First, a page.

Tuesday I headed northeast from Lander again, past Riverton, and on up to the tiny town of Shoshoni. There I turned left on Route 20 towards the town of Thermopolois, about which which I will make a separate post.
After I got past Riverton I saw these horses, including two young foals, just off the highway to the left:
Then the road really opened up. Off to my left, in the distance, was a mountain range and I didn’t realize at the time that that was exactly where I was going.
As you can see, between where I was and the mountains there is lots of flat, open space. Just a little further up the road this is how it looked of to my right:
On the left side of the highway at that spot was this large rock formation:
I continued northeast on Highway 26 and when I got to the one-light town of Shoshoni I turned left on Highway 20.
I started seeing more and more water on my left as I drove near the Boysen Reservoir. I didn’t have my Boysen brochure with me so I didn’t venture onto any of the access roads but I may make a separate trip up later this month and will add that to the blog in a future post. It is a popular recreation and camping area as evidenced by this map.
Now the fun part of my day was going to begin – my drive through 14 miles of Wind River Canyon. As you may have guessed, the canyon was created by the Wind River which carved a slot through the Owl Creek Mountains which run roughly west-to-east. Route 20 runs up the east side of the river and there is a single railroad track on the western side.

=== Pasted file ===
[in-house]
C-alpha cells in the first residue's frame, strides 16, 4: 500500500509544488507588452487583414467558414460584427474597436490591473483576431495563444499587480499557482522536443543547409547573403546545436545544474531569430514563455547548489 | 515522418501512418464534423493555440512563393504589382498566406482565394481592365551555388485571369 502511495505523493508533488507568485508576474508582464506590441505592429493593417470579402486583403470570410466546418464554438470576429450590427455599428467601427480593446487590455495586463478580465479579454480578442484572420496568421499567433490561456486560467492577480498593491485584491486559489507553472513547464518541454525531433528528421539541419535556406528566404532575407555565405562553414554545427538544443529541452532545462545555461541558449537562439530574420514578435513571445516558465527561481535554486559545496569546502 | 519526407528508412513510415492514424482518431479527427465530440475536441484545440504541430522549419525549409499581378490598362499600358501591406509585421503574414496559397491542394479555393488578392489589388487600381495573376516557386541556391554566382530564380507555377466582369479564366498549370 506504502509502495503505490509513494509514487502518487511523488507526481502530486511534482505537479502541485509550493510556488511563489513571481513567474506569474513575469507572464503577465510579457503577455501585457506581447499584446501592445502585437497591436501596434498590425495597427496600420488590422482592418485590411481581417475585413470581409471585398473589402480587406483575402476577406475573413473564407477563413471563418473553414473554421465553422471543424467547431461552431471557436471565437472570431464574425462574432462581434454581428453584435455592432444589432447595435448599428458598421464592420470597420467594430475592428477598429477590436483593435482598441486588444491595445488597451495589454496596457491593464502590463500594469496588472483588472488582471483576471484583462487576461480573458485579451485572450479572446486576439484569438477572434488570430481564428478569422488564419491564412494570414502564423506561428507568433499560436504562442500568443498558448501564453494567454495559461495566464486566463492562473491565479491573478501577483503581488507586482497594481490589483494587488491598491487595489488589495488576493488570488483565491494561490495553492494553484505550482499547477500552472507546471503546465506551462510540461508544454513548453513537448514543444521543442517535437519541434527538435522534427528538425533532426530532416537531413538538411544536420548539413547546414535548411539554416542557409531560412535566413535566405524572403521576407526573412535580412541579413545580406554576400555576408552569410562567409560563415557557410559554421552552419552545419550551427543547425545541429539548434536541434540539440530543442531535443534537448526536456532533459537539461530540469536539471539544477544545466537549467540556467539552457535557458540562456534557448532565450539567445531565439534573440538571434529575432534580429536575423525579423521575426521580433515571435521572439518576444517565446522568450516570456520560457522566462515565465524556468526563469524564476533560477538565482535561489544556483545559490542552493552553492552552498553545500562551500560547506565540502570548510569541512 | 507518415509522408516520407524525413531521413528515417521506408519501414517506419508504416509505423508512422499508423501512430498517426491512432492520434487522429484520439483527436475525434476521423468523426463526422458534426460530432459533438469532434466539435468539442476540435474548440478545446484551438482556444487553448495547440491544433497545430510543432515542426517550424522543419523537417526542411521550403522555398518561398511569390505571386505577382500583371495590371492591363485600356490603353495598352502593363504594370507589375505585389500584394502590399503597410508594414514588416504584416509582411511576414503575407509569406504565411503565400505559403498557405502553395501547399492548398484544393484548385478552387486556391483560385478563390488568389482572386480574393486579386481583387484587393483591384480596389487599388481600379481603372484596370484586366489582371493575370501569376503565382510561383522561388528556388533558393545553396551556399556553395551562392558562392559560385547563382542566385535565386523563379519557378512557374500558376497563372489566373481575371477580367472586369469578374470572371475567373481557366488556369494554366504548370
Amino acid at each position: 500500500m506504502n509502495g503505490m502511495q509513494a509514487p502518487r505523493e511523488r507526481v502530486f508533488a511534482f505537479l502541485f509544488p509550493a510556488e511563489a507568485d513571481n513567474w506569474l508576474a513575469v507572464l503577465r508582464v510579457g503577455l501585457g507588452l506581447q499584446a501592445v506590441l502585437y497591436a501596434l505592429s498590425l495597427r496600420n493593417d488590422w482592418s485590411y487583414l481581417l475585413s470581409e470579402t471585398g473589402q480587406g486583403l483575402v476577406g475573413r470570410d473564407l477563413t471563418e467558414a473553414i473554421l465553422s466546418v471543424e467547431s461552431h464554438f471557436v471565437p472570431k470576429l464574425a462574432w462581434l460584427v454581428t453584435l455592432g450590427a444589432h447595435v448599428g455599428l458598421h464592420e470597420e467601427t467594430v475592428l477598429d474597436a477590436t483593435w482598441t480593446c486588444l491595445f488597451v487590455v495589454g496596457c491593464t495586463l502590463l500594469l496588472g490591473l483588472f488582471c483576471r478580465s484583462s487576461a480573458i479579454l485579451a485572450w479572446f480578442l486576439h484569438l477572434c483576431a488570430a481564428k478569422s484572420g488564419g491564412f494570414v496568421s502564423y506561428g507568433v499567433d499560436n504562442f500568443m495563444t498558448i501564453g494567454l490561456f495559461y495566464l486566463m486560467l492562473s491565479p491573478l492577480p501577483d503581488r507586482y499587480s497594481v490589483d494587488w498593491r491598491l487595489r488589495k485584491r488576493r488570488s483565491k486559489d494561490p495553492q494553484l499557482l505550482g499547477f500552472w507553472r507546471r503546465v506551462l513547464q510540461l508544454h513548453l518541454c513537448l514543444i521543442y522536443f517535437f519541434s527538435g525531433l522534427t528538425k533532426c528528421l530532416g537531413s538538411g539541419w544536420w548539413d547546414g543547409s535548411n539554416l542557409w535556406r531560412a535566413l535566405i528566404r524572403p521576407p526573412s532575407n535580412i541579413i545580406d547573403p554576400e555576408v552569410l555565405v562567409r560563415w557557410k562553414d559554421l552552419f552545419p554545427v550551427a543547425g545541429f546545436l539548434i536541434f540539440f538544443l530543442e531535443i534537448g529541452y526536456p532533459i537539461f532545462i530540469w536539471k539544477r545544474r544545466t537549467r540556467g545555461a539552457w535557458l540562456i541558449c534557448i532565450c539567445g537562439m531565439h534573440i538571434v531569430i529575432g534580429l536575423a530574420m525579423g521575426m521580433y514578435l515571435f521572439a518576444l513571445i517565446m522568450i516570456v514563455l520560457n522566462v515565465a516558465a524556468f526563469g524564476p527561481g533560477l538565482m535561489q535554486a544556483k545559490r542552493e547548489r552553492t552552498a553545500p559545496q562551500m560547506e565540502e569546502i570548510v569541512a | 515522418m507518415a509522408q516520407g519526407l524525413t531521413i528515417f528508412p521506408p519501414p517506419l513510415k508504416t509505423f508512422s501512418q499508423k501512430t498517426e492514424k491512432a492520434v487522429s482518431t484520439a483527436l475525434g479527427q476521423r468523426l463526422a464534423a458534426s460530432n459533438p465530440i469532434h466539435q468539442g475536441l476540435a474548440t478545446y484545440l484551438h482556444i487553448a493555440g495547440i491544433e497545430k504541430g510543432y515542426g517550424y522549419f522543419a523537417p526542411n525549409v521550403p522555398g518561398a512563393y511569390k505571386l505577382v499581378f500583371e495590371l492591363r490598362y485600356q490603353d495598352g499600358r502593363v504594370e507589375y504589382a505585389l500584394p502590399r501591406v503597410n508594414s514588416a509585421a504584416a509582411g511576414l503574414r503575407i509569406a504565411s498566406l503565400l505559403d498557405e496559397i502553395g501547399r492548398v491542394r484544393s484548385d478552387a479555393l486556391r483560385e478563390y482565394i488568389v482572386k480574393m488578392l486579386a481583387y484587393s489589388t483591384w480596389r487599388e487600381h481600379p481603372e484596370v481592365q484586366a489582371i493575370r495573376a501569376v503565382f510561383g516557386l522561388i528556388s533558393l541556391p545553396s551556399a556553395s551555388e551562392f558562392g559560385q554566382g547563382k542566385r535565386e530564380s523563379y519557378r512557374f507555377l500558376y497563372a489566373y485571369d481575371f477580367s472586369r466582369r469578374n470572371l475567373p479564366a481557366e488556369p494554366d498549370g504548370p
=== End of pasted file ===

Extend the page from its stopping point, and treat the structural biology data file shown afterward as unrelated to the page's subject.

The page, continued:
Here is some of the things I saw as I drove through the Canyon:
I had turned around so my car is facing the “wrong” way, and my headlights were on because I had already driven through some small tunnels which you will see shortly.
The photo below is one of three short tunnels I drive through. To the left you can see a similar tunnel for the trains.
And from where I took that photo you can see how tiny my car is compared to just part of the mountain to the right of the road.
At this point on today’s trip I was only 70 miles from home. As I have learned in the last two weeks, within 100 miles of wherever you are, the terrain can change quite a bit.
After I got through the narrow, rocky southern portion of the canyon it opened up a bit and there was vegetation and trees at various elevations.
Every mile or so there was a sign indicating the approximate age of the rocks exposed on the right side of the road:
At one point I could see where there had been a small rock slide which would have blocked the railroad tracks on the other side of the river. I had already taken a photo from further back so I knew it had been cleared or else I would have called 911 and had them report it to the railroad:
And the fact that it was clear was confirmed a short while later when a train came roaring through:
And my guess is that train was about a mile long.
An absolutely gorgeous drive on a beautiful day, which would have been even more fun in my brother’s Mustang convertible! He’s offered to let me use it but I am still at the “oh, look at that over there” stage and am scared to death I’d wreck it.